A thousand special boxes to welcome babies who were born too soon

Netcare spreads hope to mark Prematurity Day

Tuesday, December 1 2015

“Teen and adolescent pregnancy is a growing problem in South Africa and unfortunately nearly a quarter of these mothers give birth prematurely, and are often also not in a position to care for their babies.”

So says Linda Pretorius, co-ordinator of Netcare’s Neonatal Forum, who was speaking on International Prematurity Day.

“Even in the event of a planned pregnancy and for adult mothers, the premature birth of a baby is just so unexpected that they are often ill prepared physically, emotionally and financially. In addition, many disadvantaged mothers themselves are ill, poverty stricken and malnourished.”

Prematurity is defined as birth before 37 complete weeks of gestation. According to Every Woman Every Child, a global initiative which aims to address the major health challenges facing women and children around the world, in South Africa 71 000 babies were born prematurely in 2011 and as many as 12%, or 8 320, of these babies died.

Globally, according to the World Health Organization (WHO), around 15 million premature babies are born each year. This means that one in 10 babies is born prematurely.

Pretorius says that women may give birth pre-term for a number of reasons, including as a result of complications. However, she points out that adolescents are particularly vulnerable to giving birth pre-term. A recent study by the South African Journal of Obstetrics and Gynaecology indicates that approximately 24.3% of adolescents give birth prematurely, compared to less than 10% of adult mothers.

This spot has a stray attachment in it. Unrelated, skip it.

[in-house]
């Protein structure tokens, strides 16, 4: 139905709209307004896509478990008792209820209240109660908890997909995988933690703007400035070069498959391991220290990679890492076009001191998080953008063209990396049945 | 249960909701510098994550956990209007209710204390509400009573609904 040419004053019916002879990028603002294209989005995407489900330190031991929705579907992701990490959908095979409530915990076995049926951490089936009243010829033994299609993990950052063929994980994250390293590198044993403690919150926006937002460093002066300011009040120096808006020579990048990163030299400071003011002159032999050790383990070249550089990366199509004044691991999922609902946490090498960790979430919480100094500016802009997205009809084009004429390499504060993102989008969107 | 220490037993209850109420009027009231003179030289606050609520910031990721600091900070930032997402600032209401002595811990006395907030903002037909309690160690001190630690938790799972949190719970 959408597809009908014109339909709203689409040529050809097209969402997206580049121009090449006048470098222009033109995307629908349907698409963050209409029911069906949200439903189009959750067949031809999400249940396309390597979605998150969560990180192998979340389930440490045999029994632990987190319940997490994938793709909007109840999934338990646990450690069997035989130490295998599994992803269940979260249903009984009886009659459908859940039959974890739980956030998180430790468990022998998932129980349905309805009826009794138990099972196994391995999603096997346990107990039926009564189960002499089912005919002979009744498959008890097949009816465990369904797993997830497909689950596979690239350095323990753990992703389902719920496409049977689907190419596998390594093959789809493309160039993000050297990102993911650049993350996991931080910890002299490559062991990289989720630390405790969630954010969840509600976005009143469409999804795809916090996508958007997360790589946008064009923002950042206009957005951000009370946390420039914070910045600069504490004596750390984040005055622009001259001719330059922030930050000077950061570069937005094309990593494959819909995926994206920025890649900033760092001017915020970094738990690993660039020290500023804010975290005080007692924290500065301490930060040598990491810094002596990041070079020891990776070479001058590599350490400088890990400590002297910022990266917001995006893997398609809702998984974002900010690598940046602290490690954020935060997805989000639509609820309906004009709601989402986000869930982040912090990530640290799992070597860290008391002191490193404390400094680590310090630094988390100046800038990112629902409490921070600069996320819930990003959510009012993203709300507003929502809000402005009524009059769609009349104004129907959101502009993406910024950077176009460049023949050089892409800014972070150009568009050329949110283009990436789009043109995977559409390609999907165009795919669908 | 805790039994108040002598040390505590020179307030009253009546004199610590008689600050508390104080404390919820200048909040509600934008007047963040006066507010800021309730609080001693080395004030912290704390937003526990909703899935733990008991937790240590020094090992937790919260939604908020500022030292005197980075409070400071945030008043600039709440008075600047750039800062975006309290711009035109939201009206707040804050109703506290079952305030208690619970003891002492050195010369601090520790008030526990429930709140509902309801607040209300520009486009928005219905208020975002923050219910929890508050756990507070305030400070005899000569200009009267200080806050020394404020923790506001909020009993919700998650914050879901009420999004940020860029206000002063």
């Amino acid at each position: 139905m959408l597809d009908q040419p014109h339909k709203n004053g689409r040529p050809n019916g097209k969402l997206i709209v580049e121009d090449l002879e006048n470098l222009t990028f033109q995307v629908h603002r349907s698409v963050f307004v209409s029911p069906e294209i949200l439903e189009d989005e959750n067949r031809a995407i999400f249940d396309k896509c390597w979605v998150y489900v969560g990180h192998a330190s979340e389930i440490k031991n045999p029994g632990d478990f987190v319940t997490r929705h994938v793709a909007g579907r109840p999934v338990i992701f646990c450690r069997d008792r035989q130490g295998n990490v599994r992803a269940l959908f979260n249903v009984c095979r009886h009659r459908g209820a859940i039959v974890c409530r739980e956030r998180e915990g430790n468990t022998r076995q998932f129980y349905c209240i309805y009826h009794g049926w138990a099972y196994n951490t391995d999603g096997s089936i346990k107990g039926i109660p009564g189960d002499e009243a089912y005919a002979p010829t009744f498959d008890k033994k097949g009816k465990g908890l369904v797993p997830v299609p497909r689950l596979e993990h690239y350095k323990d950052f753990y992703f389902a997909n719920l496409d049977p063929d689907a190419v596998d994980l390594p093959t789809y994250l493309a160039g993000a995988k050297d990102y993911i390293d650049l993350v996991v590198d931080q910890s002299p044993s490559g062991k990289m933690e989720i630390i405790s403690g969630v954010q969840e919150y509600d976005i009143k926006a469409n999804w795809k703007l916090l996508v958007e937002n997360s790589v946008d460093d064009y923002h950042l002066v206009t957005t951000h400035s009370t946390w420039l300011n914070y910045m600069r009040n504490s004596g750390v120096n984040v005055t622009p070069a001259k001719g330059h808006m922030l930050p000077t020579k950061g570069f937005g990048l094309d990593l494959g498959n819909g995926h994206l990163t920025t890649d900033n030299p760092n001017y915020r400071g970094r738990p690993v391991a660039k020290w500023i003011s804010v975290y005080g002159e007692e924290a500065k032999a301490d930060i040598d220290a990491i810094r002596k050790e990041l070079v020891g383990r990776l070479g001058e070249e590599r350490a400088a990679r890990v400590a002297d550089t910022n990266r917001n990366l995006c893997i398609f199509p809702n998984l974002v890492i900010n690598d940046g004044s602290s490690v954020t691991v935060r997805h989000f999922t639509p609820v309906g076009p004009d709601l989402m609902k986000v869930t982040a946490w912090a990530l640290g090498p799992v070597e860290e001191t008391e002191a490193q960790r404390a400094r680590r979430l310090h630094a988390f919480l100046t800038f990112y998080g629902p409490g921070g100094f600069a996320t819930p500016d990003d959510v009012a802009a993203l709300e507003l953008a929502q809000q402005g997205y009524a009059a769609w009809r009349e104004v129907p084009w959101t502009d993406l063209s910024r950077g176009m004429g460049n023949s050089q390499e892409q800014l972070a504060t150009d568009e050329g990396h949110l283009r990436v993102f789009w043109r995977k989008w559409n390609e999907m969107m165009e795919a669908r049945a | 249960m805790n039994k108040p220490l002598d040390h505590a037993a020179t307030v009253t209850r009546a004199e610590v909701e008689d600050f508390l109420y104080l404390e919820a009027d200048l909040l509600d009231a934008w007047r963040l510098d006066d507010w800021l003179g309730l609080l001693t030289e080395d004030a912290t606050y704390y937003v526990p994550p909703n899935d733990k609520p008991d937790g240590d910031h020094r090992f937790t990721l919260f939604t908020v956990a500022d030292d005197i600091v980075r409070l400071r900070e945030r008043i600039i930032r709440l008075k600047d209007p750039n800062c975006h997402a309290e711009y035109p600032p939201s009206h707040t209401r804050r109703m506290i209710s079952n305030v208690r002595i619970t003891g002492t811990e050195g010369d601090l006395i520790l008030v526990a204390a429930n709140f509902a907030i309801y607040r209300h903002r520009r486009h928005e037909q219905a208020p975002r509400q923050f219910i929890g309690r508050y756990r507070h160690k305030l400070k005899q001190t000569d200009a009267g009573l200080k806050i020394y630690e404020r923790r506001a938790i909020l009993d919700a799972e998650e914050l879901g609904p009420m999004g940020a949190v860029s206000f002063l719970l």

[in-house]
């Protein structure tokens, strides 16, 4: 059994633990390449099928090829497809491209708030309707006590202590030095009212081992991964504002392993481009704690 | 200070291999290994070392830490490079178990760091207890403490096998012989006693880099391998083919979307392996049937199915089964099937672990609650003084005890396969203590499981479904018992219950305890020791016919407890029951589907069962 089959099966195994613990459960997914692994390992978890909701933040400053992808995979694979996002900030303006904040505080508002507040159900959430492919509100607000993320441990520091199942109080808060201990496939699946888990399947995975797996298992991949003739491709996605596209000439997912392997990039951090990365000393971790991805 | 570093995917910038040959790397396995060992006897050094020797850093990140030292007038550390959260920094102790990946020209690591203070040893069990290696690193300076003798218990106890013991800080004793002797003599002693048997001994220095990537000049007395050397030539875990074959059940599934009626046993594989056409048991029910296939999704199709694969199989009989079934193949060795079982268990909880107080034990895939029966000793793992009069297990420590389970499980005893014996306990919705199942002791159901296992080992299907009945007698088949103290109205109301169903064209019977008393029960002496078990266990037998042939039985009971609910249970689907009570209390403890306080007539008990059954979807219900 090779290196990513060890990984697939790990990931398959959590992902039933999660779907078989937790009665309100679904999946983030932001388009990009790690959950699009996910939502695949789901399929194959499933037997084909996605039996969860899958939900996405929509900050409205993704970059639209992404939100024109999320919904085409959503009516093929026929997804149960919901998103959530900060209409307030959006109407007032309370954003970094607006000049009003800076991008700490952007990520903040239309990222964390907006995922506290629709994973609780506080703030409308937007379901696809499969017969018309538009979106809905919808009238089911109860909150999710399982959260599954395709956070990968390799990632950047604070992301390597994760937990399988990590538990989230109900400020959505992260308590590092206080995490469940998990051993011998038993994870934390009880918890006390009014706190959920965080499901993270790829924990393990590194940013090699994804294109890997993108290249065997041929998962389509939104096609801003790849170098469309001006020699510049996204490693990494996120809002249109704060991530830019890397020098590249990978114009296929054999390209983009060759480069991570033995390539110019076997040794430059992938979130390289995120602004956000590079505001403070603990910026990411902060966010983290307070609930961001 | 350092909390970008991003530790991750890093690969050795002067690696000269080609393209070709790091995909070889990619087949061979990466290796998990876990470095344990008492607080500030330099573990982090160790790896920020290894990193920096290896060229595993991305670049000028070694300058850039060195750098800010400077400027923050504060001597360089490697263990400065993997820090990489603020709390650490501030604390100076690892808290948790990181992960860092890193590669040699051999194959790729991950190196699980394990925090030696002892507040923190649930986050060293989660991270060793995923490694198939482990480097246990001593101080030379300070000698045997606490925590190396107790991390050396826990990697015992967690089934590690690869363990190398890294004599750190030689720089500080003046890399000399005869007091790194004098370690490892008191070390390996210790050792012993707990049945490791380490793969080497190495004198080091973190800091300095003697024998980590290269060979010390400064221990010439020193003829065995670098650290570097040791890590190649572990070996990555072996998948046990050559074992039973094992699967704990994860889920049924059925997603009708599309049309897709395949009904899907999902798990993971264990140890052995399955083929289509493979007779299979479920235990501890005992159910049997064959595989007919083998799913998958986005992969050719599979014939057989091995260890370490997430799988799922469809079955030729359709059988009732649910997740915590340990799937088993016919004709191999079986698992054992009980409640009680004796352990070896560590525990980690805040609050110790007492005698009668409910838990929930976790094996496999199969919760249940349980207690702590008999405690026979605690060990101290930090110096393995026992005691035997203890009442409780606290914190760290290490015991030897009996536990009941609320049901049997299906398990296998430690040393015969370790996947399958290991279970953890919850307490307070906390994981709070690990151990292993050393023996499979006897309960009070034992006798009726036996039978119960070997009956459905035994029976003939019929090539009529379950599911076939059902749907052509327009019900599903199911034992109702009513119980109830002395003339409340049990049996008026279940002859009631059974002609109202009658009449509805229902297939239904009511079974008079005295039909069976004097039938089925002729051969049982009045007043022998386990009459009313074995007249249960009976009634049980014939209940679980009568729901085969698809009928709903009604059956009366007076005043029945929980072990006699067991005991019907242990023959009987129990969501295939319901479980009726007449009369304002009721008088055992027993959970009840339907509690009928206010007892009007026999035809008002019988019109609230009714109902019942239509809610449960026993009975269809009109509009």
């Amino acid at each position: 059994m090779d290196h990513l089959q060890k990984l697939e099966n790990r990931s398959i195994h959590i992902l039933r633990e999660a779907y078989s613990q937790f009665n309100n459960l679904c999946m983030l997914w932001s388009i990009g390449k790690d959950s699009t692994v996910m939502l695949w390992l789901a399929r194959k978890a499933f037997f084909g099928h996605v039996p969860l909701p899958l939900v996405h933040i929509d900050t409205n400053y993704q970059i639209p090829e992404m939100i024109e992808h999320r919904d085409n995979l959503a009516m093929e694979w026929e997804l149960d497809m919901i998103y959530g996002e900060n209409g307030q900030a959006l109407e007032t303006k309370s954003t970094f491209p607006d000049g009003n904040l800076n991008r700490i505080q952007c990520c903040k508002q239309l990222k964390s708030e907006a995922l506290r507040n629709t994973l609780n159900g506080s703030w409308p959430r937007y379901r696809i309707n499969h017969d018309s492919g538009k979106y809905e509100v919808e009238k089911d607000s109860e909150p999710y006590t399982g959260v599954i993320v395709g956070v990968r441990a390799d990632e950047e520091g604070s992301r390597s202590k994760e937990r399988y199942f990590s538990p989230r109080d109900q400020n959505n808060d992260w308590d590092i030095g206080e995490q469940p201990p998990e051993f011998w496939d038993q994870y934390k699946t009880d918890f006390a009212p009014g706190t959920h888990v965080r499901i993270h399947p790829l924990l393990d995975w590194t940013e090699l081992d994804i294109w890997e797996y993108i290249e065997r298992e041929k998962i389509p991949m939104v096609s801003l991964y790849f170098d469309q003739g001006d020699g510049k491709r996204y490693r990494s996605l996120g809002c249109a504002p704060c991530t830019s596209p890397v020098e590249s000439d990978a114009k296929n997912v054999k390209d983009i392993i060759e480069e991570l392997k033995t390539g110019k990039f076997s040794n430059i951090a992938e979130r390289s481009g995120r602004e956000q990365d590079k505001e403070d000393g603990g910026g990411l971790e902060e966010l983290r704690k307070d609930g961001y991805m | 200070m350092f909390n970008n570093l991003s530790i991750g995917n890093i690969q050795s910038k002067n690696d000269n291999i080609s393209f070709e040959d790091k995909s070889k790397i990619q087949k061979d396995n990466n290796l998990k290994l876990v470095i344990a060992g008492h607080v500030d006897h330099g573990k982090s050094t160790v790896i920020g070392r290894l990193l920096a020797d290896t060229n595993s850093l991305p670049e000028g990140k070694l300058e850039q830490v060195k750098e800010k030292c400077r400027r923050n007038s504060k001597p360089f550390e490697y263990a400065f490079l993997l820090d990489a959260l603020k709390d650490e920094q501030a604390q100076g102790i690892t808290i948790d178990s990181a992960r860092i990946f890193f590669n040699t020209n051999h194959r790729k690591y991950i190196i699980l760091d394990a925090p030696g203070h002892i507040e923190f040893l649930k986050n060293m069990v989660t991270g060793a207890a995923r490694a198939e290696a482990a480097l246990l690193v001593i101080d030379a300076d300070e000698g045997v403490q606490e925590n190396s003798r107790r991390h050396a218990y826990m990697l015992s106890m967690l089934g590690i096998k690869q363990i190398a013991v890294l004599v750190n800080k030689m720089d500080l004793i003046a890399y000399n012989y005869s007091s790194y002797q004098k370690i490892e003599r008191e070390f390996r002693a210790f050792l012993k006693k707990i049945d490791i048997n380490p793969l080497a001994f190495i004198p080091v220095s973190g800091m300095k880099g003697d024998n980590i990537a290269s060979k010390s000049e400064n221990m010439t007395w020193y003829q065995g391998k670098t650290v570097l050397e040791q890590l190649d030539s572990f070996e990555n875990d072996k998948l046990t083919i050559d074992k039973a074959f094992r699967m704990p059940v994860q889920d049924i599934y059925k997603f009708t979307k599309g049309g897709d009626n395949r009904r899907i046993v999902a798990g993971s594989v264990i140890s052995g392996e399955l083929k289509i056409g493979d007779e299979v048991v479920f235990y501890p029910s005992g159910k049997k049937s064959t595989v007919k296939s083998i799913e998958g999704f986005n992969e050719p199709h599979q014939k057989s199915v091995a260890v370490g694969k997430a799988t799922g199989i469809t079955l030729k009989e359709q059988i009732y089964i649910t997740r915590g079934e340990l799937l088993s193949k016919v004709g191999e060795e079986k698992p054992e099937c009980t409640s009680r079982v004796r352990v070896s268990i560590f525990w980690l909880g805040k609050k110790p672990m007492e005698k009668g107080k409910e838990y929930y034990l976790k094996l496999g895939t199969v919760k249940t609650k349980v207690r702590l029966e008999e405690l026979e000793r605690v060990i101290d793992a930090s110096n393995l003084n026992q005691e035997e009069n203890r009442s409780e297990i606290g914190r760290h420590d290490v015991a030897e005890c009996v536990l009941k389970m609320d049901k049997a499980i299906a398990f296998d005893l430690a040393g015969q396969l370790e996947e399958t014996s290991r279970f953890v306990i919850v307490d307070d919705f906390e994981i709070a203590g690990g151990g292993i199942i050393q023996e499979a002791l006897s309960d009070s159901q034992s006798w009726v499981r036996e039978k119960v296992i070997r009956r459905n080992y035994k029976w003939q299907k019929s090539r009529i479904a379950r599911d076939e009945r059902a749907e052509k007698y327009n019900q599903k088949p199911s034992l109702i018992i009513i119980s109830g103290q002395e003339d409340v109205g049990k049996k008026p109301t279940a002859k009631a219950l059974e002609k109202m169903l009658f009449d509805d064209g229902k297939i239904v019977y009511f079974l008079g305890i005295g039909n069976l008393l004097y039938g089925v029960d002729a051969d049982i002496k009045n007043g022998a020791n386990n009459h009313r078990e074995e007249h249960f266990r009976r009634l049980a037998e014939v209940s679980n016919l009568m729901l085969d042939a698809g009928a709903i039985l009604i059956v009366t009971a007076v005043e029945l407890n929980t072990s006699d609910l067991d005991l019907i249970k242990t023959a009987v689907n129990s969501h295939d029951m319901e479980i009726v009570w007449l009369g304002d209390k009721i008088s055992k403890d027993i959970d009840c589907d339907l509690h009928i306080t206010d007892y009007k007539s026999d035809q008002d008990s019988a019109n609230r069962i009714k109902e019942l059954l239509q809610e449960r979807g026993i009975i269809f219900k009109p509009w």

International Prematurity Day is commemorated on 17 November every year to highlight the challenges facing premature babies. The Netcare Neonatal Forum, an initiative of the neonatal units at 17 Netcare hospitals in Gauteng and the Eastern Cape, marked the day with a special corporate social investment (CSI) outreach project called ’Share the Hope’, which is aimed at supporting highly vulnerable premature babies from disadvantaged households.

Netcare, through the Netcare Foundation, undertook the Share the Hope project in conjunction with biopharmaceutical company, AbbVie.

“AbbVie donated gift boxes for the project while Netcare staff members as well as some other donors lovingly painted and decorated the boxes in purple, the colour representing prematurity. They then filled the boxes with clothing and toiletry essentials, nappies and special gifts for premature babies which they donated, while some of the boxes also contained a special note to the mom,” explains Pretorius.

“All in all, over 1 000 gift boxes will be given to mothers of premature babies at a number of state hospitals in Gauteng and the Eastern Cape over the coming months. Skynet Worldwide Express will be delivering the boxes to the hospitals free of charge. “

“A further idea behind the boxes is that the parents will be able to keep them as ‘memory boxes’, in which they can store photos and mementos from their children’s early years,” she adds.

Netcare’s Share the Hope initiative was launched this year, with the group’s hospitals in Gauteng and the Eastern Cape participating. Next year the Forum intends to roll out the project to Netcare hospitals countrywide.

“Many of the staff members have said that they see the project as a way of giving back to society, and the word has spread to such an extent that this year more and more staff members wanted to participate. We kept increasing our number of boxes until we exceeded the magical number of 1 000,” says Pretorius.

“We hope that the goodies and little gifts in their purple boxes will spread hope and help change the lives of these precious little babies,” she concluded.


Issued by: Martina Nicholson Associates (MNA) on behalf of Netcare
Contact: Martina Nicholson, Graeme Swinney, Meggan Saville, Thomas Hartleb or Devereaux Morkel
Telephone: (011) 469 3016
Email: [email protected], [email protected], [email protected], [email protected] or [email protected]